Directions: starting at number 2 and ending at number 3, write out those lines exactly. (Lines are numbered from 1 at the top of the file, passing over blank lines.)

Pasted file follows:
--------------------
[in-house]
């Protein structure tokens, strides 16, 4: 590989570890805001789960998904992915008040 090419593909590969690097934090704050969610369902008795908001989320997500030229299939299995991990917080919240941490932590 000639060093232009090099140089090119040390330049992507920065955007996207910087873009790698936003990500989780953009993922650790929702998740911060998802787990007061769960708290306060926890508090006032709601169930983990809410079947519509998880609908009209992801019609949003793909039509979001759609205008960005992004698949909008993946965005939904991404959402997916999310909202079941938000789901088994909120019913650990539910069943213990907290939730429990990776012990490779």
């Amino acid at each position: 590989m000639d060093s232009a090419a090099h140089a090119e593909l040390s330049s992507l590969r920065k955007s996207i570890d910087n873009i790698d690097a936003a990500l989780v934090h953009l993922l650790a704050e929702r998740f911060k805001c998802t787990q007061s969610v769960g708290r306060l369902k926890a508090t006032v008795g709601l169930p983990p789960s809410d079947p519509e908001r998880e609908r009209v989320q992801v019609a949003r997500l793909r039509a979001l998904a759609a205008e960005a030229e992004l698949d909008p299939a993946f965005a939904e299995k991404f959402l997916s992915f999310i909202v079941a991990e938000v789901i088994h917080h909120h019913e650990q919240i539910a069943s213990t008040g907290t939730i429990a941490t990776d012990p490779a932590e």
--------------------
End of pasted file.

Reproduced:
């Protein structure tokens, strides 16, 4: 590989570890805001789960998904992915008040 090419593909590969690097934090704050969610369902008795908001989320997500030229299939299995991990917080919240941490932590 000639060093232009090099140089090119040390330049992507920065955007996207910087873009790698936003990500989780953009993922650790929702998740911060998802787990007061769960708290306060926890508090006032709601169930983990809410079947519509998880609908009209992801019609949003793909039509979001759609205008960005992004698949909008993946965005939904991404959402997916999310909202079941938000789901088994909120019913650990539910069943213990907290939730429990990776012990490779």
């Amino acid at each position: 590989m000639d060093s232009a090419a090099h140089a090119e593909l040390s330049s992507l590969r920065k955007s996207i570890d910087n873009i790698d690097a936003a990500l989780v934090h953009l993922l650790a704050e929702r998740f911060k805001c998802t787990q007061s969610v769960g708290r306060l369902k926890a508090t006032v008795g709601l169930p983990p789960s809410d079947p519509e908001r998880e609908r009209v989320q992801v019609a949003r997500l793909r039509a979001l998904a759609a205008e960005a030229e992004l698949d909008p299939a993946f965005a939904e299995k991404f959402l997916s992915f999310i909202v079941a991990e938000v789901i088994h917080h909120h019913e650990q919240i539910a069943s213990t008040g907290t939730i429990a941490t990776d012990p490779a932590e």